Saturated fats like palmitic acid, the primary saturated fat in salmon, and found in meat, eggs, and dairy in general, can be toxic to cells. This has been demonstrated in heart cells, bone marrow cells, pancreatic cells, and brain cells. The toxic effects on cell death rates happen right around what you’d see in the blood stream of people who eat a lot of animal products. Though it may not be the saturated fat itself, as saturated fat may just be a marker for the increased oxidative stress and inflammation associated with those foods.

With this link to saturated fat, it’s no wonder that lifelong low cholesterol levels have been related to longer telomeres and a smaller proportion of short telomeres—in other words, markers of slower biological aging. In fact, there’s a rare congenital birth defect called progeria syndrome, where children age 8-10 times faster than normal. It seems associated with a particular inability to handle animal fats.

The good news is that “despite past accumulated injury leading to shorter telomere lengths, current healthy behaviors might help to decrease a person’s risk of some of the potential consequences like heart disease.” Eating more fruit and vegetables and less meat, and having more support from friends and family, attenuate the association between shorter telomeres and the ravages of aging.

To summarize, if you click on the above video, you can see a schematic of this constant battle. Inflammation, oxidation, damage and dysfunction are constantly hacking away at our telomeres. At the same time, our antioxidant defenses, healthy diet, exercise and stress reduction are constantly rebuilding them.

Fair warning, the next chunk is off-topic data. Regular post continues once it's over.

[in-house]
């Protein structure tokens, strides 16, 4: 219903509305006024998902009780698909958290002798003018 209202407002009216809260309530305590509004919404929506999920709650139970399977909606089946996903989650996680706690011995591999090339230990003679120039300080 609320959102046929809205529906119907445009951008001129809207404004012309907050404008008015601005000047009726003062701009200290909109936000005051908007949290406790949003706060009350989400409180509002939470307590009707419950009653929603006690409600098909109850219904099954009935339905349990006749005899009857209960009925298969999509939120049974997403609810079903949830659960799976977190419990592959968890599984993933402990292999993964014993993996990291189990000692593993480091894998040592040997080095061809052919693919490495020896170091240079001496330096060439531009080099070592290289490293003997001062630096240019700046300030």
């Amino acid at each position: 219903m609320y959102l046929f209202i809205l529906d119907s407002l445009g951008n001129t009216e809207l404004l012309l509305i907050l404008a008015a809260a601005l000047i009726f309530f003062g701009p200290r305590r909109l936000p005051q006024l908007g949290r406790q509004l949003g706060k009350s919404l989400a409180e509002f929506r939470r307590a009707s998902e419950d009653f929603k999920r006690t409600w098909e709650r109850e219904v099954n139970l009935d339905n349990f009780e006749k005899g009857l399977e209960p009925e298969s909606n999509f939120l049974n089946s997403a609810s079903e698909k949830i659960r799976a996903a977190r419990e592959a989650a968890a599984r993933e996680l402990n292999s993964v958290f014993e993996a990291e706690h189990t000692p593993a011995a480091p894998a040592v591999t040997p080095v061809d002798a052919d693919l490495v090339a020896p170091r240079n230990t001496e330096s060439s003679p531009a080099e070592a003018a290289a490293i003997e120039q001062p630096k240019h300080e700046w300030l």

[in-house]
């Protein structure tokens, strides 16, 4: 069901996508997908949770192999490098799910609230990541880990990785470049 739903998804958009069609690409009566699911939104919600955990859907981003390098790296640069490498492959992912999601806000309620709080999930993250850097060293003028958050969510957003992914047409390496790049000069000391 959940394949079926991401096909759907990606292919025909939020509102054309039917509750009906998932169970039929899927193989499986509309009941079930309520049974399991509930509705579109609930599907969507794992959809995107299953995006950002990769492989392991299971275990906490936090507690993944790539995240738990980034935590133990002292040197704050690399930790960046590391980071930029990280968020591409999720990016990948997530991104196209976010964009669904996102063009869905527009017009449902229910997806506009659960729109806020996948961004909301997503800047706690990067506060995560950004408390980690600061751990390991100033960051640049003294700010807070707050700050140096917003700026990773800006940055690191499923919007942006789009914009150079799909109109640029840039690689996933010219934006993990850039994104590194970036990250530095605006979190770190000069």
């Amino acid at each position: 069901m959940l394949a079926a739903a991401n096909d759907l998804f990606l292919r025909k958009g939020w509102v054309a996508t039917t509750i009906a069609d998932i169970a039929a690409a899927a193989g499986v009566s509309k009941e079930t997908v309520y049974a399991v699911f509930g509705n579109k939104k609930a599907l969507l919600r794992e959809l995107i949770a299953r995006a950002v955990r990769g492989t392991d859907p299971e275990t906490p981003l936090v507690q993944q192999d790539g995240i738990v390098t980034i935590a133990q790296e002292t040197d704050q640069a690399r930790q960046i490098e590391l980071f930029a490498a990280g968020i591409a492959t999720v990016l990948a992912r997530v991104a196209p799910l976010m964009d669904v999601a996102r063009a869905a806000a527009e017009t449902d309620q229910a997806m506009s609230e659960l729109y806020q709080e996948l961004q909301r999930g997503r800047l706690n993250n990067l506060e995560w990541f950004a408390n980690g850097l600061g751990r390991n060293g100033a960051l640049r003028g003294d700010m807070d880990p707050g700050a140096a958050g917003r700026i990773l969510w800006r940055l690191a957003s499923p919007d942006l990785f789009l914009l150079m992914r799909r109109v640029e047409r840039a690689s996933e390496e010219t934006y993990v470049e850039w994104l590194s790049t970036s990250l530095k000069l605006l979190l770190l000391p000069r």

In health,
Michael Greger, M.D.

PS: If you haven’t yet, you can subscribe to my free videos here and watch my live year-in-review presentations Uprooting the Leading Causes of DeathMore Than an Apple a Day, and From Table to Able.

Related
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Longer Life Within Walking Distance
Methionine Restriction as a Life Extension Strategy

64 comments

Paulo R
Paulo R13 days ago

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Paulo R
Paulo R13 days ago

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Elena P
Elena Poensgen1 years ago

Thank you

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Elena P
Elena Poensgen1 years ago

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Tania N
Tania N1 years ago

Thanks for the post.

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Ruth R
Ruth R1 years ago

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Tanya W.
Tanya W2 years ago

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Tanya W.
Tanya W2 years ago

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Jeanne Rogers
Jeanne Rogers2 years ago